Suffolk University Finishes Strong in SIFE


BOSTON, MA - Suffolk University finished as the second runner-up in the 2004 Students in Free Enterprise (SIFE) New England regional competition, held recently at the Hyatt Hotel in Cambridge.

Although this was only its first year competing, the Suffolk team, comprised of seniors Ndeye Fatou Sy and Fatoumata Ndiaye and juniors Ramatou Sane and Mame Fall, all of who are finance majors, did an outstanding job representing the University.

“What the students achieved in this competition is remarkable, particularly when you consider the short preparation time they had and the tremendous effort they put in to produce quality work,” said Suffolk University Professor Charles J. Mambula, who serves as Advisor of the SUBCO (Suffolk University’s Business and Careers Organization)/SIFE program. “I’m extremely proud of our students because they worked so hard, showed a lot of patience and cooperated with one another.”

SIFE is an international organization sponsored by more than 200 of the leading corporations throughout the United States and around the world. These corporations actively support philanthropy work and community development. Each year, student teams from 1,500 colleges and universities in 37 countries compete at the regional, national and internationals levels. SIFE offers these students the opportunity to develop leadership, teamwork and communication skills through learning, practicing and teaching the principles of free enterprise.

“The purpose of SIFE is to teach students important concepts by having them develop and participate in educational outreach projects,” said Professor Mambula. “These projects include market economics, entrepreneurship, personal and financial success and business ethics, all to better themselves, their communities and their countries.”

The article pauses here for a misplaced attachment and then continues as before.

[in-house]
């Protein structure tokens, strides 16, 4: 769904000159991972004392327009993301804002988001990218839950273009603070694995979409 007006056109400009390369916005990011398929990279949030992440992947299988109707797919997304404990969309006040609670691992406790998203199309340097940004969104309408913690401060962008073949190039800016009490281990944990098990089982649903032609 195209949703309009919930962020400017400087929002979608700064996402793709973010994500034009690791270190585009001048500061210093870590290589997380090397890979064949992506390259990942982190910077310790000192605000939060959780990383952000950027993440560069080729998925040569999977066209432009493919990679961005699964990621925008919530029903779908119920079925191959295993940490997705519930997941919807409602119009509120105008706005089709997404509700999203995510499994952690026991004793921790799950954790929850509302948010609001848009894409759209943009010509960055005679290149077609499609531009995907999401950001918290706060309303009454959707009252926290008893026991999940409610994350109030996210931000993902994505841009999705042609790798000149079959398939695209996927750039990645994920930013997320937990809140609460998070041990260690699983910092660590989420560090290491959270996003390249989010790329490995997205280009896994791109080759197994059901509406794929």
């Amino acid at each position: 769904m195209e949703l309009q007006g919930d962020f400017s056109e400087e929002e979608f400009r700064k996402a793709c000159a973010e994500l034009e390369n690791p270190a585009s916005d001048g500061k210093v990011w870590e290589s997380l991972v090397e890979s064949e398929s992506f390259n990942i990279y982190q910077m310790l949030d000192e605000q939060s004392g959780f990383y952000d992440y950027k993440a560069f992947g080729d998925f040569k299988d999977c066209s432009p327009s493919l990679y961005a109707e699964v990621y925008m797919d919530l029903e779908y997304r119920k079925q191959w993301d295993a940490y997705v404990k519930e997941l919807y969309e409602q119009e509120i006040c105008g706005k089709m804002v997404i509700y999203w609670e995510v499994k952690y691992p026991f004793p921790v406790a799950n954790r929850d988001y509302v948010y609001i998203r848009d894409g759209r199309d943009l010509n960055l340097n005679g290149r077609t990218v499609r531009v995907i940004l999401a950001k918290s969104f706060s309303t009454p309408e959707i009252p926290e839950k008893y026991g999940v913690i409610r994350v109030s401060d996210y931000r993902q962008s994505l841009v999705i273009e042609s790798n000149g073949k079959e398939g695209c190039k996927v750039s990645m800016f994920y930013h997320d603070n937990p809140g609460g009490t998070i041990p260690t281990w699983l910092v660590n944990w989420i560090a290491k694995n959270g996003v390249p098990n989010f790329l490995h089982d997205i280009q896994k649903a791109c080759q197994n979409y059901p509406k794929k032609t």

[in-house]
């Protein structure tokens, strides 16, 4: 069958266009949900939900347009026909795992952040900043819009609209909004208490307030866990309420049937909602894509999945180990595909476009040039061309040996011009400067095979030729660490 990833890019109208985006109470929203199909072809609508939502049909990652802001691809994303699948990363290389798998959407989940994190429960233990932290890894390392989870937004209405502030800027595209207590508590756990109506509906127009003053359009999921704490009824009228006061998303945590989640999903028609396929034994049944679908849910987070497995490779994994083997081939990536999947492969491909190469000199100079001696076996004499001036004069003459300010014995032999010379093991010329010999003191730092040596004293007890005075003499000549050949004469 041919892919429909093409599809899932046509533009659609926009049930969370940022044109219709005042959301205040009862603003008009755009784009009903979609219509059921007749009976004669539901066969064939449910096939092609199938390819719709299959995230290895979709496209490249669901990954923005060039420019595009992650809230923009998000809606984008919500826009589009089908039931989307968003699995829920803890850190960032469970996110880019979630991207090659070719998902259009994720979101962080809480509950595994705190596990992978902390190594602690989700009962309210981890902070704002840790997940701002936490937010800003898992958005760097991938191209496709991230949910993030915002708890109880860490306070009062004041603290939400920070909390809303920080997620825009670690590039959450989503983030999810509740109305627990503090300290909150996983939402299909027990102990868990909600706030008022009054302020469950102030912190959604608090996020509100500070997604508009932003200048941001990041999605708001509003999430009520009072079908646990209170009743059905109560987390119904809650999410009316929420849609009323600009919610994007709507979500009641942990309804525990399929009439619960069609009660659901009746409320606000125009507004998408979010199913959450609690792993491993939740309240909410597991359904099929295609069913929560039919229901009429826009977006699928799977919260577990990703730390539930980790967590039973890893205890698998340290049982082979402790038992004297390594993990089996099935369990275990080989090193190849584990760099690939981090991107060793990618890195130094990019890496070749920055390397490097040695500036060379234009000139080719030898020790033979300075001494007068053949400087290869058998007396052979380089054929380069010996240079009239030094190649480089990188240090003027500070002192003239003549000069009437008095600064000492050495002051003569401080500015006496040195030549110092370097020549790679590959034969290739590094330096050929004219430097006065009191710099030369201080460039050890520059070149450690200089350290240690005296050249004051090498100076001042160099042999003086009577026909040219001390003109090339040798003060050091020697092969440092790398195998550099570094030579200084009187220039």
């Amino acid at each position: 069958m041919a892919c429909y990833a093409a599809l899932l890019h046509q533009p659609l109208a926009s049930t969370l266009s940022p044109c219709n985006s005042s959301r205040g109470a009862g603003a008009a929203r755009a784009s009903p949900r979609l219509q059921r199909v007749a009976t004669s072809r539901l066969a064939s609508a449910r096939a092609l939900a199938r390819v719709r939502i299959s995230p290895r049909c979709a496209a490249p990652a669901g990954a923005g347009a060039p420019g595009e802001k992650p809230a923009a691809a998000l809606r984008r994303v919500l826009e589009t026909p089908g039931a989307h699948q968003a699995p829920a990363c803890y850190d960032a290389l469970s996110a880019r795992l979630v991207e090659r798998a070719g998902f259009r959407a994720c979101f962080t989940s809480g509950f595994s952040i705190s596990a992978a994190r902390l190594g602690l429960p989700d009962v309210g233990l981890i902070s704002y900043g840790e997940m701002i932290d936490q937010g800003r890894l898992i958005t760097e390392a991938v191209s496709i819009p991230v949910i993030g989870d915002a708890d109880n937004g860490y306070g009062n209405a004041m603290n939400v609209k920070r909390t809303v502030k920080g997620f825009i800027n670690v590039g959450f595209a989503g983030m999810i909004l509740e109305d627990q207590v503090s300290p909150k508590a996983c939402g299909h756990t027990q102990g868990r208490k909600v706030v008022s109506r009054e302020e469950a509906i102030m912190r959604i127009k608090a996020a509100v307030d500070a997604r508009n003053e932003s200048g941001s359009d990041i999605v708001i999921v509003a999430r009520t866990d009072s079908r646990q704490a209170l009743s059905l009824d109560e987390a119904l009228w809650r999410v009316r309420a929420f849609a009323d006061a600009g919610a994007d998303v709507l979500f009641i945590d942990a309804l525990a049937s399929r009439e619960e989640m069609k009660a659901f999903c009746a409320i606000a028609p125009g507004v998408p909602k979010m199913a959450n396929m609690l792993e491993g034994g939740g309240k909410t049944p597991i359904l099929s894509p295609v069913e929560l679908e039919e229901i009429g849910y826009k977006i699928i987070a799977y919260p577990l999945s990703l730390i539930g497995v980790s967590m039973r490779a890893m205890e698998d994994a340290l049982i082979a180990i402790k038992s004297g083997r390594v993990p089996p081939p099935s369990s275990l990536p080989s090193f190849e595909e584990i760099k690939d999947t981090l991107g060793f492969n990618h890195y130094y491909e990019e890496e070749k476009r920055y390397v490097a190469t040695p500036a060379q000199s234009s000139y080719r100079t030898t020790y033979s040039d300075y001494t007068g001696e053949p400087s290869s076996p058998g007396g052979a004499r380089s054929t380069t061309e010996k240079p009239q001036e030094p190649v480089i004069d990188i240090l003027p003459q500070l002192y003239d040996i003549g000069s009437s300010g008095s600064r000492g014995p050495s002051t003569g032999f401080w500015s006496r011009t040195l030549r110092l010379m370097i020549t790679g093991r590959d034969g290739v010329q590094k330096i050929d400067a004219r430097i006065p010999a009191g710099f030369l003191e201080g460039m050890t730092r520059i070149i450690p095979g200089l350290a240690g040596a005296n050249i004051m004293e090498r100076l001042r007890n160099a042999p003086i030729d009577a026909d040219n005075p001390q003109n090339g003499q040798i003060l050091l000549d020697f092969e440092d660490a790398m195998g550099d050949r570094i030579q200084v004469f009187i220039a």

Suffolk’s SIFE program began in February of 2004. Its entry in the regional competition was titled, The 3 “H” Project – Assisting Boston’s Less Fortunate – Getting them Help, Getting them Hired, Getting them a Home. The overall purpose of the project is for students to identify less fortunate individuals, such as homeless people, at risk individuals, single parents and welfare recipients, and help them in various ways to become productive and self-sufficient members of society.

“After the competition, there were some very good comments made by the judges about our students and their project,” said Professor Mambula, who was named a Sam Walton Fellow. by the SIFE organization. “Our students looked and acted professionally from beginning to end. They’ve helped put Suffolk on the (SIFE) map.”

There were a number of local institutions, along with Suffolk, competing in many different categories in the SIFE New England regional competition, including Harvard University, Boston College, Boston University, Northeastern University and the University of Massachusetts (Dartmouth).

Suffolk University, located on Boston’s historic Beacon Hill, with campuses in Madrid, Spain and Dakar, Senegal (Africa), is a comprehensive global institution distinguished by its teaching and the intellectual contributions of its faculty. Suffolk offers a wide range of undergraduate and graduate programs in more than 70 areas of study. Its mission is to provide quality education at a reasonable cost for students of all ages and backgrounds, with strong emphasis on diversity. Suffolk has a combined enrollment of more than 7,500 full-time and part-time students at its Law School, College of Arts and Sciences and Sawyer School of Management.

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